“Adjuvant radiation therapy (RT) after lumpectomy for elderly women with early stage triple negative breast cancer (TNBC) improved overall survival (OS) and disease specific survival (DSS), a retrospective analysis of cases from the Surveillance, Epidemiology, and End Result (SEER) database has shown.
“The review showed that adjuvant radiation was associated with an overall six-fold decrease in any death, as well as death from breast cancer, Sean Szeja, MD, of The University of Texas Medical Branch at Galveston, and colleagues reported in a poster session at the American Society of Clinical Oncology (ASCO) Breast Cancer Symposium (Sept. 25-27).
“Some 23 months after diagnosis, 98.2% of women who received lumpectomy and radiation were alive, compared with 85.6% of those who received lumpectomy alone, the investigators said. In addition, the analysis revealed that breast cancer-related deaths were more common in the lumpectomy only group (6%) compared with the lumpectomy and radiation group (1%).”
“Biomarkers for bone formation and resorption predict outcomes for men with castration-resistant prostate cancer, a team of researchers from UC Davis and their collaborators have found. Their study, published online in the Journal of the National Cancer Institute, also found that the markers identified a small group of patients who responded to the investigational drug atrasentan. The markers’ predictive ability could help clinicians match treatments with individual patients, track their effectiveness and affect clinical trial design.”
Editor’s Note: Biomarkers are substances produced in the body that can be detected through blood tests or other tests. They give doctors a more complete picture of what is going on in the body, which can help make sure a patient is given the treatment most likely to work for them.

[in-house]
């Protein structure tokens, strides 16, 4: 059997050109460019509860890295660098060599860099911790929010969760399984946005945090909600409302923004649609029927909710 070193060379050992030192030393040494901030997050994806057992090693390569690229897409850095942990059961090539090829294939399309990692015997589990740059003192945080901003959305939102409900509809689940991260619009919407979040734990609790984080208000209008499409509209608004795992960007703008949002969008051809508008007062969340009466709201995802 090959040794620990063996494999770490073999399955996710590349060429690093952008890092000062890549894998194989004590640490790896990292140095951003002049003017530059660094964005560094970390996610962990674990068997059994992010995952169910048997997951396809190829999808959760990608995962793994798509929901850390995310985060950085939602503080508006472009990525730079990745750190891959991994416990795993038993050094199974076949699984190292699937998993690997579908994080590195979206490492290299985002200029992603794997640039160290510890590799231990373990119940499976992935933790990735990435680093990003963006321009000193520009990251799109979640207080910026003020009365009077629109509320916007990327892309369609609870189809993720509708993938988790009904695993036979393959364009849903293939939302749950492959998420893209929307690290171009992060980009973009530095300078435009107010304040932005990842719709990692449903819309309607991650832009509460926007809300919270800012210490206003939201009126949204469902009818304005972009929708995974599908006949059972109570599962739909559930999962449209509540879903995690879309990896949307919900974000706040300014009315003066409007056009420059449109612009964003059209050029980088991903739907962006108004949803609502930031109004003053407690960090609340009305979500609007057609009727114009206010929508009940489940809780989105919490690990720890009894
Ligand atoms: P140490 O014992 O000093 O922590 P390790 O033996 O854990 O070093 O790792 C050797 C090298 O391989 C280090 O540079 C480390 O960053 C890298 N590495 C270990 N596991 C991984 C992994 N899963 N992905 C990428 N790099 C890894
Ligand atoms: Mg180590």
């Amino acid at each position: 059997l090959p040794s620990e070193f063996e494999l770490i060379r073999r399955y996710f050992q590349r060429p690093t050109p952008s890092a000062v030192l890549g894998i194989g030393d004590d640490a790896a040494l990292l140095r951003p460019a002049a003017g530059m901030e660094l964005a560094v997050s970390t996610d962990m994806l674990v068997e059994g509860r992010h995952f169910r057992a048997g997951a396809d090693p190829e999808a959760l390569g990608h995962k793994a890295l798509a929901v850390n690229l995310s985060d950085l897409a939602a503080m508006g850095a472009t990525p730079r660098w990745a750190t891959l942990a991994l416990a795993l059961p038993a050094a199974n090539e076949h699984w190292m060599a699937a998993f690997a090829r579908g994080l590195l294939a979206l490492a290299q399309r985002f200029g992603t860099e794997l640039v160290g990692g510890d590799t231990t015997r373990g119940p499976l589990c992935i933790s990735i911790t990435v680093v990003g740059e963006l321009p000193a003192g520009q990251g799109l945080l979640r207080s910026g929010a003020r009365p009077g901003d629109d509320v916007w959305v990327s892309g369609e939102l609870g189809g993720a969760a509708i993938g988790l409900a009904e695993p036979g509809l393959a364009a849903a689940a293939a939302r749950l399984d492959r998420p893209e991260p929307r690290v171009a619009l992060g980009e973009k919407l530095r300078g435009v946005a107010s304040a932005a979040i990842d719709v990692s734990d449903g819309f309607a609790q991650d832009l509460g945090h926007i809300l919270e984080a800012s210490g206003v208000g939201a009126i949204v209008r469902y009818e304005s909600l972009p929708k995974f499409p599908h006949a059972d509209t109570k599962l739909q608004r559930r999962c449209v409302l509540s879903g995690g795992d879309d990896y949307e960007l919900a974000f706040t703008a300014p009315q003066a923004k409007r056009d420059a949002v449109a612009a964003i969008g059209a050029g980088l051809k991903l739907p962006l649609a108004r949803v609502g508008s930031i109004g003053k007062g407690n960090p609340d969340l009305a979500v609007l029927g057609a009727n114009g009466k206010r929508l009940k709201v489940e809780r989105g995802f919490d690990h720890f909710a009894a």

“When it comes to prostate cancer, aggressive surgery saves lives and leads to a better quality of life, according to a new study that could inflame the debate over how best to treat the disease — and in some cases, whether to treat it at all.
“The paper, published in the New England Journal of Medicine, is an update on a study that was launched in Sweden, Finland and Iceland a quarter-century ago. Nearly 700 men newly diagnosed with prostate cancer were split into two groups: half had their prostate gland fully removed — a radical prostatectomy — and half were followed through a protocol of “watchful waiting,” where doctors only treated them if symptoms progressed.”
Editor’s Note: In the U.S., “watchful waiting” means that patients are offered treatment once the prostate cancer changes behavior in a way that raises concern. However, in this study, patients in the watchful waiting group were NOT part of a program that involved monitoring and treating the cancer if it got worse. We agree with this article, which states, “this study should not be used to encourage surgery for every man diagnosed with prostate cancer.”
“Discussion of prostate-specific antigen (PSA) screening should focus on current guidelines and emphasize shared decision making, according to an article published Feb. 11 in the Urology Times.
“Noting that there has been an increase in discourse relating to the controversy surrounding PSA testing in the lay press, John M. Hollingsworth, M.D., from the University of Michigan Medical School in Ann Arbor, outlined his patient discussions concerning PSA screening.”
“More than 230,000 men will be diagnosed with prostate cancer this year in the United States, but determining their course of treatment remains a source of considerable debate. A new study by researchers from Uppsala University Hospital, Sweden, Harvard School of Public Health (HSPH) and colleagues—which draws from one of the few randomized trials conducted to directly address this issue—finds a substantial long-term reduction in mortality for men with localized cancer who undergo a radical prostatectomy. While the benefit on mortality appears to be limited to men less than age 65, surgery did reduce the risk of metastases and need for additional treatment in older men.”